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A chroot on Unix operating systems is an operation that changes the apparent root directory for the current running process and its children. A program that is run in such a modified environment cannot name (and therefore normally not access) files outside the designated directory tree.

8
votes
A process is run with a uid ang a gid. Both have permissions assigned to them. You could call chroot with a userspec of a user and group, where actually the user is not in that group. The process … execte the cat process in the context of the user user AND the group root. Now, the cat process has the necessary permissions: root@host:~$ chroot --userspec user:root / sh -c "cat file" file …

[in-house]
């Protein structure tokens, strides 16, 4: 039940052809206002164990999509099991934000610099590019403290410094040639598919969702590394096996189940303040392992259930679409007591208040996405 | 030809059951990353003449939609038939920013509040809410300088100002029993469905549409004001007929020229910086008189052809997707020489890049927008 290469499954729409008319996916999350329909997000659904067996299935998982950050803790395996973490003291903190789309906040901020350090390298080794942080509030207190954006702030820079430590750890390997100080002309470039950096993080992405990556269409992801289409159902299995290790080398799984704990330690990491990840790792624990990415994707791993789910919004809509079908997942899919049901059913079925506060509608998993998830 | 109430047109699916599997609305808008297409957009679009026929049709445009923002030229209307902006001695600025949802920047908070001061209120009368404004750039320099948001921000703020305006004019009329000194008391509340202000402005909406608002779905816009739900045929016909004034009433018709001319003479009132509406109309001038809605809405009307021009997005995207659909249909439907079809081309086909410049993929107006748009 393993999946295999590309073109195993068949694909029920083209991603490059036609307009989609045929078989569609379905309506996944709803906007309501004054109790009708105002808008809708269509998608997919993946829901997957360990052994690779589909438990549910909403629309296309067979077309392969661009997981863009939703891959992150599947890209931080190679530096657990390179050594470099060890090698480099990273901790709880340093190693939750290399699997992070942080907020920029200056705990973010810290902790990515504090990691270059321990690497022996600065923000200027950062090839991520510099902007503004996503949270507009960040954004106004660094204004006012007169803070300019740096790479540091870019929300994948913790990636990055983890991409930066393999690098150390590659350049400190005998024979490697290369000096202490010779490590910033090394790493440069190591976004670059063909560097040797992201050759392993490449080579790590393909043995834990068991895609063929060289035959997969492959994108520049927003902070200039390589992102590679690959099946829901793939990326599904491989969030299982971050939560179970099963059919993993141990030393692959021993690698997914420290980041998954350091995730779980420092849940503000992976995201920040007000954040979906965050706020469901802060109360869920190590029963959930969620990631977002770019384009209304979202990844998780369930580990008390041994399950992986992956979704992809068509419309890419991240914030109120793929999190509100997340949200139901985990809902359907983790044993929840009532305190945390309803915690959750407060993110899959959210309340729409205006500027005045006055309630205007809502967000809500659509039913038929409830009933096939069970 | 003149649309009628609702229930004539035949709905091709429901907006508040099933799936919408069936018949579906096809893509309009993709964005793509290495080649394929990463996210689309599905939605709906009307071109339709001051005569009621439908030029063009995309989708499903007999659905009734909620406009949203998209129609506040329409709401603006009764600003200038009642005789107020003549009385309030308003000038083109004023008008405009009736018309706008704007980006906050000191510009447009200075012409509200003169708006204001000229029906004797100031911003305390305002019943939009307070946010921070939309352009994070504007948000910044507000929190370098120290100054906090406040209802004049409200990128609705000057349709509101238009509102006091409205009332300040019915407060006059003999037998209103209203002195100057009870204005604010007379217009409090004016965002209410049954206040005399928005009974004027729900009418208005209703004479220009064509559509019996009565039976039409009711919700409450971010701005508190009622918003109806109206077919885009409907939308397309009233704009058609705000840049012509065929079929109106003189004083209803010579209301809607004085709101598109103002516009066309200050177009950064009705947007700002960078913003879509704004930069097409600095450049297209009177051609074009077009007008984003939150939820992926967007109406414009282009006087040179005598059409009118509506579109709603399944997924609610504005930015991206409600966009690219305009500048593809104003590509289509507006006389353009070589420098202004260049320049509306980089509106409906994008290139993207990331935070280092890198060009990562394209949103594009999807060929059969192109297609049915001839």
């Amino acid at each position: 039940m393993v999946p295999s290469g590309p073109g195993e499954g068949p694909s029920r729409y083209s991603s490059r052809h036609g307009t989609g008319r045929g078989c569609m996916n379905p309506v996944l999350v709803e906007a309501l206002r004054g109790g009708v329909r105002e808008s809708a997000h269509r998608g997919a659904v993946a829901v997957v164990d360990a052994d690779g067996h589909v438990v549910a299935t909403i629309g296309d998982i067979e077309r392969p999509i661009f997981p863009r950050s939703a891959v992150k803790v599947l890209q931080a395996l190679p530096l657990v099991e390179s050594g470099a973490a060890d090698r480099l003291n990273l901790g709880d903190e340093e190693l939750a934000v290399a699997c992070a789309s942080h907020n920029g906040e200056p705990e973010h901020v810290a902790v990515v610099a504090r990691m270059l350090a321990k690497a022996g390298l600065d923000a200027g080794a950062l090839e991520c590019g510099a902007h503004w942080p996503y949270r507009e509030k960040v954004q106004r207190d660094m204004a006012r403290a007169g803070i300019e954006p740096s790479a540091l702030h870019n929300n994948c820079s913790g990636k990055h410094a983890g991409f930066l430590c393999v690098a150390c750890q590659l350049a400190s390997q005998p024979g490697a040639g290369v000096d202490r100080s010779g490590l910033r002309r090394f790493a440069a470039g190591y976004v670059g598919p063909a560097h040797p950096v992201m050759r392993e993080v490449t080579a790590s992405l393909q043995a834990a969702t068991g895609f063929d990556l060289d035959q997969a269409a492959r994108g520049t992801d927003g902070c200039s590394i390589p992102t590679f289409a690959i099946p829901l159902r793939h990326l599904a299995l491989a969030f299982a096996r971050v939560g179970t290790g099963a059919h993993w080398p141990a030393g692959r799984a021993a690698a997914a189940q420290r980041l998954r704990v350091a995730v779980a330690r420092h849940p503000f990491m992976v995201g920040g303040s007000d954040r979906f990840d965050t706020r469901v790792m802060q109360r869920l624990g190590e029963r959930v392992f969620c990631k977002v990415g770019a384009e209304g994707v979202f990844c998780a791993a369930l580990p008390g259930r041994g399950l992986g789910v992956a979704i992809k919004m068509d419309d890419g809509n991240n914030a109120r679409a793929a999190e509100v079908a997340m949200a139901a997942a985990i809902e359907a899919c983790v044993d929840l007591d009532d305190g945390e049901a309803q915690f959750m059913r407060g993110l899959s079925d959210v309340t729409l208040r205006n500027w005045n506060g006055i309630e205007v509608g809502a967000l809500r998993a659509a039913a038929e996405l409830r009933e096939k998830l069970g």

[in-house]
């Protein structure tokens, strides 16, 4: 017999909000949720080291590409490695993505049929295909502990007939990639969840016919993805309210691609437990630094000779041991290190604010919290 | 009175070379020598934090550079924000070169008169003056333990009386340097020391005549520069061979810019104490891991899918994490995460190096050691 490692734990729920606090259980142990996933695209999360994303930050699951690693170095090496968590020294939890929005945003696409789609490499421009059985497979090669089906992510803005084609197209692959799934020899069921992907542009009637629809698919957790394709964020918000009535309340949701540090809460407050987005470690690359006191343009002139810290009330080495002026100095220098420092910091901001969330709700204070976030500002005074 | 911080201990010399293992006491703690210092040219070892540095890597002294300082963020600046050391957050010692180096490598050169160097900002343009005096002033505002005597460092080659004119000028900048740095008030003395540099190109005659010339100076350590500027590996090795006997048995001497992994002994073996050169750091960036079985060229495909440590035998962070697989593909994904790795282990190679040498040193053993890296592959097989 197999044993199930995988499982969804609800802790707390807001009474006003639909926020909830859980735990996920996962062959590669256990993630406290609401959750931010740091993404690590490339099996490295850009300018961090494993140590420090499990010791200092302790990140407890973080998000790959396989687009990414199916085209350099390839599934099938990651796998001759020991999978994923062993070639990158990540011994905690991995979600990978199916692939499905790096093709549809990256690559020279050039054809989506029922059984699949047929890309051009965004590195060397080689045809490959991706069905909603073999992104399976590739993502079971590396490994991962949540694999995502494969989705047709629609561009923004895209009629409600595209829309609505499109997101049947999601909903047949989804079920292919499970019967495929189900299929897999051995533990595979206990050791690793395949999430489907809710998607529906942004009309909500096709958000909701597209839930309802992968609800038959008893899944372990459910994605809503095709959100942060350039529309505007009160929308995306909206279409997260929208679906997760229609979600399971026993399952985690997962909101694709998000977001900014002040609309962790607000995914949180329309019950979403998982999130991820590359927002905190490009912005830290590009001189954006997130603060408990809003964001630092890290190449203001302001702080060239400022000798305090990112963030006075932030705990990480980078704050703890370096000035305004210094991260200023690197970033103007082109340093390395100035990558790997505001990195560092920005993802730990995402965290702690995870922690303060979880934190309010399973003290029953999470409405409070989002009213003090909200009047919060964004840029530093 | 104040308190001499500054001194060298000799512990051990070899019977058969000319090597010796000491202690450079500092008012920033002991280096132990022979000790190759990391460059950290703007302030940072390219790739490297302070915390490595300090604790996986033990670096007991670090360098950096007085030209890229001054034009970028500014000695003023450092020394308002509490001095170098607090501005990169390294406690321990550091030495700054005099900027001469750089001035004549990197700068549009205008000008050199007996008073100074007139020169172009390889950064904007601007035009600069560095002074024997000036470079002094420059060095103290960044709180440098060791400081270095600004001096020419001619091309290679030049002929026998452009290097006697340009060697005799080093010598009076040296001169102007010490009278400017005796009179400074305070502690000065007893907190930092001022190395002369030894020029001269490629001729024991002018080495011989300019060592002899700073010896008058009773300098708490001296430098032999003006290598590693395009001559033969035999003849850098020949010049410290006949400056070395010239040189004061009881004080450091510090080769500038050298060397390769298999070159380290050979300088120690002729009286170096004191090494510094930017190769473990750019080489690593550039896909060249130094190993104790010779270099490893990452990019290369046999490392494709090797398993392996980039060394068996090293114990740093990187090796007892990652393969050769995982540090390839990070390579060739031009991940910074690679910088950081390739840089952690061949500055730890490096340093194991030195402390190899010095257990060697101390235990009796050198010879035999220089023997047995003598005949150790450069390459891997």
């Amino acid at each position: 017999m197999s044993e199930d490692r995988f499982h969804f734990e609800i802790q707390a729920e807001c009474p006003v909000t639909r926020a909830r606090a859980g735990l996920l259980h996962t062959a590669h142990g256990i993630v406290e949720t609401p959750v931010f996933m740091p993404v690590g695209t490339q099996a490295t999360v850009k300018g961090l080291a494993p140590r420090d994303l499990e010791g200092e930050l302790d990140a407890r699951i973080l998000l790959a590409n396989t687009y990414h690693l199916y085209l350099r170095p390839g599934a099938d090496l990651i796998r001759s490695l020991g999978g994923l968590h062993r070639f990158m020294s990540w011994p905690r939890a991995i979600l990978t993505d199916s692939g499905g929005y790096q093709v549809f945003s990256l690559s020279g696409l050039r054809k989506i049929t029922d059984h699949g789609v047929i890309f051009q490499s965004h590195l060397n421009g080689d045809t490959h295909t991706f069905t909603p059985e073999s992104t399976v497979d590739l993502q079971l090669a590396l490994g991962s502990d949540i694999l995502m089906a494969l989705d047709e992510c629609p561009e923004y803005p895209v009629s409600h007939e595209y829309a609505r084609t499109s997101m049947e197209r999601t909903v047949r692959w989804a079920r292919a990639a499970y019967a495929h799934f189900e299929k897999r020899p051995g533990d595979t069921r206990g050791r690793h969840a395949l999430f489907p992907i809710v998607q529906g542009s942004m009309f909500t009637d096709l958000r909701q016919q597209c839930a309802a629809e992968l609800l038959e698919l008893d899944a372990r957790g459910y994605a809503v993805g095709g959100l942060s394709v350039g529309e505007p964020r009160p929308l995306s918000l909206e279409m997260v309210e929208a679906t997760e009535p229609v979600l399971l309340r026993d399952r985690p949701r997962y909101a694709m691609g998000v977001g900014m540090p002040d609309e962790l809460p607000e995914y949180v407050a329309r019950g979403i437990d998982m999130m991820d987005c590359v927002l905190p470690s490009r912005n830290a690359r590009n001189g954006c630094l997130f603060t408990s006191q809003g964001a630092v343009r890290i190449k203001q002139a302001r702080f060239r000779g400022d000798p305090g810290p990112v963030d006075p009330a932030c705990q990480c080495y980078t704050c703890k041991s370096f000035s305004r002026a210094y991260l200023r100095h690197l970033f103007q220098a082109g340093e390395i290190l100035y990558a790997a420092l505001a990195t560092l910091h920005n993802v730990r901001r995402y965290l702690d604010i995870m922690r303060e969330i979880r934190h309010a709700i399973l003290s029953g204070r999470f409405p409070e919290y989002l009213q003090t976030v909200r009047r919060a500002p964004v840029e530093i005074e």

modified May 29 '15 by chaos
3
votes
The problem is /bin/ls don't just need the shared libraries, which you provided. It also needs the program that loads them; the linux loader. To solve your problem you can copy the loader from your system (usually /lib/ld-linux.so.2) to the location of your chroot (/mnt/foo/lib/ld-linux.so.2). …
modified Jul 23 '14 by chaos